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How to Successfully Calculate Compensation for a Major Injury

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Accidents are daily occurrences, from a car, truck to traffic, workplace, and slip and fall accidents. When you sustain personal injuries from an accident, you are liable to get compensated either by your insurer or that of the at-fault party. 

How do you know if your injury is eligible for compensation? What are the compensations available for your type of injury? What damages can you apply for when you want to claim compensation? How do you calculate compensation for your injury?

Common injury claim damages

The entire process of calculating compensation for an injury could get overwhelming, bearing that in mind; a guide on compensation claims by https://horne.law recommends that you consult or hire a personal injury lawyer to help you navigate the process. Still, you may need to understand how personal injuries work and the damages you can apply for under the compensation claim before you do that.

When you get injured from an accident, there are varieties of injuries that you sustain, ranging from physical, social to mental damages. We categorize these damages as Special and General damages. 

  • Special damages. Also known as economic damages, are quantifiable because they are damages. You can easily measure the amount of money lost and will continue to fail because of the accident. Medical and rehabilitation expenses, property damage, lost income or wages, and future earnings are calculated as special damages. They have receipts to show the amount spent and formulas to predict what you will spend in the future.
  • General damages. Also known as non-economic damages are referred to as intangible losses sustained and have to continue enduring in the future because of the accident. Pain and suffering, permanent damage, or disfigurement are calculated as general damages. 
  • Punitive damages. There are also called exemplary damages, which are awarded as an extra to the injured party when it is a significant injury. The case is tried in a court of law. Though, most states do not allow punitive damages to be awarded in small claims. 

Having highlighted all these damages within personal injury claims, how do you calculate the compensation for each claim or damages, especially when it is a significant injury.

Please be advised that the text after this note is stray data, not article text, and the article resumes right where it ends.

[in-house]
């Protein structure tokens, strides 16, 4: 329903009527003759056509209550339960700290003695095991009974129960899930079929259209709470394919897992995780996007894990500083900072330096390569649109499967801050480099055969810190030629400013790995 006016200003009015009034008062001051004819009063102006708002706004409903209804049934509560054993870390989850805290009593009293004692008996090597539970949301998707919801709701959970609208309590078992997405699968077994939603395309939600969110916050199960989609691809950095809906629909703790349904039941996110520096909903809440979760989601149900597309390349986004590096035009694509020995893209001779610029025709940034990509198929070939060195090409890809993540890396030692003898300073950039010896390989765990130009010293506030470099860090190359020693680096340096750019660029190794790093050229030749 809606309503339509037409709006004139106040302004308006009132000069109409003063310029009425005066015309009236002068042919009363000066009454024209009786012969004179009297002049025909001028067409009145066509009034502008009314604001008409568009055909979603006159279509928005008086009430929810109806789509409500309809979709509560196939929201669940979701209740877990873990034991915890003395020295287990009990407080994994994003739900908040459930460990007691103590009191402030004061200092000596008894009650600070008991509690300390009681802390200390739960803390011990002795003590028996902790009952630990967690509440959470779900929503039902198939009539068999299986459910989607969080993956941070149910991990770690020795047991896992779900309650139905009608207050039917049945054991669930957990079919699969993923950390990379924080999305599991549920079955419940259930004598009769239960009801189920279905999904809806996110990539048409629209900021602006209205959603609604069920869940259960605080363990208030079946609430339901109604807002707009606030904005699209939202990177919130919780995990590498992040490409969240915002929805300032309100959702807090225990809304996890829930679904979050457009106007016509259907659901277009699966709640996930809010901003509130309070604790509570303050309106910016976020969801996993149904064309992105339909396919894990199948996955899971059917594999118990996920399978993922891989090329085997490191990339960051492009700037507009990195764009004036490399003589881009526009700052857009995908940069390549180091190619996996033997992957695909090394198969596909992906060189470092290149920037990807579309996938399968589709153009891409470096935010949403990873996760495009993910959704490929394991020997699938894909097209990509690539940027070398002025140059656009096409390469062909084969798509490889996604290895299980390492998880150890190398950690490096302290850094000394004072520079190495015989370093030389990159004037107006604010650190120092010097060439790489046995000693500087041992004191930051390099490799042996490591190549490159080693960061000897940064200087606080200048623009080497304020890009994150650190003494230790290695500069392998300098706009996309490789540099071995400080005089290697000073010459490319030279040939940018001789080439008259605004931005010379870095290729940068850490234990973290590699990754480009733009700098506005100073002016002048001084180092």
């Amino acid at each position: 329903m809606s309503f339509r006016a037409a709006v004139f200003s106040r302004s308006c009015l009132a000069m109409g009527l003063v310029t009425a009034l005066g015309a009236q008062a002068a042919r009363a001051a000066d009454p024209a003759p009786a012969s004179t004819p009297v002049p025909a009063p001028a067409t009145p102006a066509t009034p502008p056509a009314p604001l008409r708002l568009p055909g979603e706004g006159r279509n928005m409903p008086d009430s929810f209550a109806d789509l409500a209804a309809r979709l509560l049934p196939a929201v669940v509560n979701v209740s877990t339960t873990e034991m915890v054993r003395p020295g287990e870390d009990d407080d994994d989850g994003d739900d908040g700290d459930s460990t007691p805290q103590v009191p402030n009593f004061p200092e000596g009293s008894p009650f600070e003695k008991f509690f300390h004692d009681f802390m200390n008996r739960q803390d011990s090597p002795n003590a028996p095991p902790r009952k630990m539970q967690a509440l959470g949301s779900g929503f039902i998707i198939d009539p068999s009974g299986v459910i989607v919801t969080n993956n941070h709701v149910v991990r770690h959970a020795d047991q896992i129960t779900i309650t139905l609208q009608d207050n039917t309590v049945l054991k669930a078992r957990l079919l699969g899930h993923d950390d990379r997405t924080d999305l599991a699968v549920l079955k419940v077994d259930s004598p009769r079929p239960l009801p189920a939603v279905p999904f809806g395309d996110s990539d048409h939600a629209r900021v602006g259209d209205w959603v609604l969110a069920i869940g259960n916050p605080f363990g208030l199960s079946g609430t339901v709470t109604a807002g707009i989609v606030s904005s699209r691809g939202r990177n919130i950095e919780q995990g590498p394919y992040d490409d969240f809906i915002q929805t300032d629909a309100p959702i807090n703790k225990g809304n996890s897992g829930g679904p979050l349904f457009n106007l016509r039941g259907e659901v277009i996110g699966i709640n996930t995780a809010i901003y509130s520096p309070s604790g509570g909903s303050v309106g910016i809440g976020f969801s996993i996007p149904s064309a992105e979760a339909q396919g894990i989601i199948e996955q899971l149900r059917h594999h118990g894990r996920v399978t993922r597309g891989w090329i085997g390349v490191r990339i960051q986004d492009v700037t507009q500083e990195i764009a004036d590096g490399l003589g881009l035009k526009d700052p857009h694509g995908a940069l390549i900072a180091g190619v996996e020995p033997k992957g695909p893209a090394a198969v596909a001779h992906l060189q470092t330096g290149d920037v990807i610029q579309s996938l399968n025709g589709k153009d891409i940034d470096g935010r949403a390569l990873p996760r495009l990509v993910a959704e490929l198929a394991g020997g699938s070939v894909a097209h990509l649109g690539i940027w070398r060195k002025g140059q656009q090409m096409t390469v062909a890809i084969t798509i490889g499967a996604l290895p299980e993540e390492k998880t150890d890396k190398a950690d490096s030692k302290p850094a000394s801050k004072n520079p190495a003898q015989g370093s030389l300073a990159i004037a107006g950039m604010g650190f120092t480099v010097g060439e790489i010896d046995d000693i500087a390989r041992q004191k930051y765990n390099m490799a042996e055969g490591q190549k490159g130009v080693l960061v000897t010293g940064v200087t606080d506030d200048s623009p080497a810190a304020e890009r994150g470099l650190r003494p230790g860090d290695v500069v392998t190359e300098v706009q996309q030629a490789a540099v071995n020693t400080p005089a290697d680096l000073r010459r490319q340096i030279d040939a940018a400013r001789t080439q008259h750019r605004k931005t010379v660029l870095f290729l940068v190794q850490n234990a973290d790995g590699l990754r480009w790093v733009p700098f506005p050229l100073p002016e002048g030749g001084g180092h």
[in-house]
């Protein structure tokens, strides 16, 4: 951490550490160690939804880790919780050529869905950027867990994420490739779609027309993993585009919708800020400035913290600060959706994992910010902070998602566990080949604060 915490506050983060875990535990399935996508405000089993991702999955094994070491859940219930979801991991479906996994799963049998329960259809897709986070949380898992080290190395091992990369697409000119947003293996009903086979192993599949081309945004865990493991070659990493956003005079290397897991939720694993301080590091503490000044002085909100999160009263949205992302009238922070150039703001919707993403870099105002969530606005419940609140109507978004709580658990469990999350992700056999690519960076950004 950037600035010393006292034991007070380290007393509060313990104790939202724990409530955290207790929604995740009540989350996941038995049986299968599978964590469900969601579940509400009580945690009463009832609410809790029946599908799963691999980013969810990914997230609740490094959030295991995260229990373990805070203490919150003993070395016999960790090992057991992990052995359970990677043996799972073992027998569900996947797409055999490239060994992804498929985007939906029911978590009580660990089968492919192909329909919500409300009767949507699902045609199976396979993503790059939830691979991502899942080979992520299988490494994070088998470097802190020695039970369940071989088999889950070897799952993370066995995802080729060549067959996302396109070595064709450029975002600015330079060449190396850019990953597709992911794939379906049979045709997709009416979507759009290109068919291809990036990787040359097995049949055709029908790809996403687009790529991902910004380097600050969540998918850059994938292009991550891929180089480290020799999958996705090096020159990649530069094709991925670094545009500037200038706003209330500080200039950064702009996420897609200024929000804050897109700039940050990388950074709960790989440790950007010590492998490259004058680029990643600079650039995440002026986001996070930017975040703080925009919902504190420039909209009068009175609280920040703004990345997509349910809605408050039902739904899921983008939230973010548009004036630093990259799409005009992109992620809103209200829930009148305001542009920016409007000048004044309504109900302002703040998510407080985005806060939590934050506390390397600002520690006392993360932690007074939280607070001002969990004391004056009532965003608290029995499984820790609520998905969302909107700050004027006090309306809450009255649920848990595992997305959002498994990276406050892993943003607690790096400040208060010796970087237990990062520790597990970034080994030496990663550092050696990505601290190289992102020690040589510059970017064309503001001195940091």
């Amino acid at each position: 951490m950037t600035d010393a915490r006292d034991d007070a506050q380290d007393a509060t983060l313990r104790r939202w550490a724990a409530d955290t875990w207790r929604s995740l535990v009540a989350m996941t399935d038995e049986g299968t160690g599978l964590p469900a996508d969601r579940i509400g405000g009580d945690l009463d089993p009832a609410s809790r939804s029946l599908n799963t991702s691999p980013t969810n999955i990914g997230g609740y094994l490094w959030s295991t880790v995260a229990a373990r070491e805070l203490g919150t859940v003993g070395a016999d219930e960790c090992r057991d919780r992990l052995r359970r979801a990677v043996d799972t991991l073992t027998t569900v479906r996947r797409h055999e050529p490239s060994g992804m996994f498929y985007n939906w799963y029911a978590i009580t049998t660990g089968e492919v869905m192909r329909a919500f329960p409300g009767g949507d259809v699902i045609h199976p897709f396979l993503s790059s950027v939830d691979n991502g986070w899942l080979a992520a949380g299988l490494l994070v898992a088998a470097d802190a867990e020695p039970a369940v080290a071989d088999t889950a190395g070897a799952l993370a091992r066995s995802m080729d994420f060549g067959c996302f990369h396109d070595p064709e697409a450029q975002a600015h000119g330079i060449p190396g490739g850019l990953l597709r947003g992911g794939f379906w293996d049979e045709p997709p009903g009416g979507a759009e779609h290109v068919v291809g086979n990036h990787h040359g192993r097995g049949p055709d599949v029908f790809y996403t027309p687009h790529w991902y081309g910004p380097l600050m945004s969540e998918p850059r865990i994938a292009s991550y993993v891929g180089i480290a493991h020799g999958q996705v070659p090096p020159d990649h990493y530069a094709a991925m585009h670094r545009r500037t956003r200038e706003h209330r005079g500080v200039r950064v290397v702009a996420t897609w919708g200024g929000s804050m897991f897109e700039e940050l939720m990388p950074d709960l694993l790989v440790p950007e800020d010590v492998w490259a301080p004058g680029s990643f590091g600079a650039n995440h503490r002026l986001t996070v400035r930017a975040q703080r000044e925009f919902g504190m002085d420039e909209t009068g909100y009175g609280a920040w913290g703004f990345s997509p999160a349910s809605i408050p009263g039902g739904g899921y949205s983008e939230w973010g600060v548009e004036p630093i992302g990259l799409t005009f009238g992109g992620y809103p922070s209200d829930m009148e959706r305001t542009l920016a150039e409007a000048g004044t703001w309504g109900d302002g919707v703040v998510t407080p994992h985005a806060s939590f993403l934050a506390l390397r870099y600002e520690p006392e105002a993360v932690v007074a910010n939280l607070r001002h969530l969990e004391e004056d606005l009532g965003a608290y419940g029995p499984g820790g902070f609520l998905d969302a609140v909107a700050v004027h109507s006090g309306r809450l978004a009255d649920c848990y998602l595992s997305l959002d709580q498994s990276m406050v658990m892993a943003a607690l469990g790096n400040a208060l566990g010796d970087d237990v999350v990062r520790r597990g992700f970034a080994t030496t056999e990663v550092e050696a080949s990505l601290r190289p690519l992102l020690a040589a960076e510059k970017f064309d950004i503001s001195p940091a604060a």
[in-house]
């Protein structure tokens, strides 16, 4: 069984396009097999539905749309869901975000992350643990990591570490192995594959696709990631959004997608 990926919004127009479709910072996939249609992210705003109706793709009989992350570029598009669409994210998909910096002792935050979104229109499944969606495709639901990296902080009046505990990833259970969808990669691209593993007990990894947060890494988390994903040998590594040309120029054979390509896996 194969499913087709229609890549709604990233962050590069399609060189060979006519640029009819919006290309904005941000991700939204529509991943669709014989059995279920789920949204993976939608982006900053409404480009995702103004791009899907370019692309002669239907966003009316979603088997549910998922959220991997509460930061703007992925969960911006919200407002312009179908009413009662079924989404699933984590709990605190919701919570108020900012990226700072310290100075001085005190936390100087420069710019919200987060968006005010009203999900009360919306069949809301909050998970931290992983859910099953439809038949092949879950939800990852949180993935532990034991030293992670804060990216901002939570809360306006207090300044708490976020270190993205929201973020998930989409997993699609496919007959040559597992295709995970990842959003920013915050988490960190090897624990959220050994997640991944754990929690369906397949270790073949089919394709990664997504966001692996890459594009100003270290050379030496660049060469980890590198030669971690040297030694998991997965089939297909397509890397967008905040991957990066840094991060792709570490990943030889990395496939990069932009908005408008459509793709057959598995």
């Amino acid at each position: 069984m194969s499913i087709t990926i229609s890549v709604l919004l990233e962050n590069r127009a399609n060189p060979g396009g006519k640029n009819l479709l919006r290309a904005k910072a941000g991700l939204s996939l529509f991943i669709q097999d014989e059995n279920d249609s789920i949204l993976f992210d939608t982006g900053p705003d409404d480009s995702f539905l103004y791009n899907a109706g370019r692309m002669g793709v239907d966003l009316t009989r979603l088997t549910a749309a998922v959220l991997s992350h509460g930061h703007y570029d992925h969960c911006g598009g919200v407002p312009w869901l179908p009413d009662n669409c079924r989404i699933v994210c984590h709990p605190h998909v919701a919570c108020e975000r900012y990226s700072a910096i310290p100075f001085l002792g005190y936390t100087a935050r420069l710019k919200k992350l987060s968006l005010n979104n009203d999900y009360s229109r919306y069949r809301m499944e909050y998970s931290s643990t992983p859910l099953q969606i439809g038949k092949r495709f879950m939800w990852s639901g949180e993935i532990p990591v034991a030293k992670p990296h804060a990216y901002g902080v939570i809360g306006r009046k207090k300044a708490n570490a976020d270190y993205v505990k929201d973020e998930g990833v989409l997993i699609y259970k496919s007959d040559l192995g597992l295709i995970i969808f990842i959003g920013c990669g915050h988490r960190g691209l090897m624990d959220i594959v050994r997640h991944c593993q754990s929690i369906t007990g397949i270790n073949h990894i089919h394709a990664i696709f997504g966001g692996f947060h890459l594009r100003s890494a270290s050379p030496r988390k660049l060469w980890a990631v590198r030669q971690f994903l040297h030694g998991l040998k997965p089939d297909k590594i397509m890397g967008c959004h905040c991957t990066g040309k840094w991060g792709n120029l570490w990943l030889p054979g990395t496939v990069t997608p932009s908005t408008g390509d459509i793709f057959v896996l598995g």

Formulas for calculating compensation 

There are various ways for calculating compensation in a personal injury case. Still, it depends on when variables are used to depend on whether the injury sustained is minor or significant. 

Multiplier method

Insurance companies and lawyers favor the multiplier method as it helps determine how to award compensation to an injured party for general damages. We usually calculate it by applying a multiplier to the total of special damages, for instance, if they peg the medical and rehabilitation bill for an injured person at $4,000. The victim lost $1,500 in earned wages over 3 months, this is totaled to $5,500, and multiplied by a number between one and a half to five. 

The multiplier depends on several factors related to your case, which includes the seriousness of your injuries, the cost of damaged property, your prospects for a quick and complete recovery, the impact of your injuries on your day-to-day life, and whether the other party was clearly at fault for the underlying accident. 

The multiplier can be over five depending on the severity of your injury, as we assume that if the medical cost is high, then the injury sustained from the accident is significant. As an injured party, it is advisable to seek medical attention and keep documentation and receipts of your medical bills. 

Per diem method

Another formula used in calculating compensation claims to calculate pain and suffering damages is the per diem method, popularly known as the daily rate. This method involves demanding a specific dollar amount for every day you had to live with the pain caused by an accident. The daily rate calculation is usually used to justify the days you will not be earning wages or capable of working. Therefore, the daily earnings amount from an actual job is used as a per diem rate. 

For instance, if you earn $30,000 per annum at your last job, that is $120 per day. So, ask a certain dollar amount for every day you had to live with the pain caused by your accident. To calculate special damages, you multiply your $120 daily rate by 180 days of pain, and you arrive at $21,600.

Using the per diem rate for significant injuries can be inaccurate as you may not give a specific timeline for a full recovery. When it is a permanent disability, calculating lifetime earnings per diem basis may not be workable. 

Note that personal injury victims and lawyers can use both calculation methods, especially in significant accidents, and change them to suit the specifics of the accident to arrive at a settlement figure to be presented to the insurance company. 

Ellen Diamond did her degree in psychology at the University of Edinburgh. She is interested in mental health, wellness, and lifestyle.

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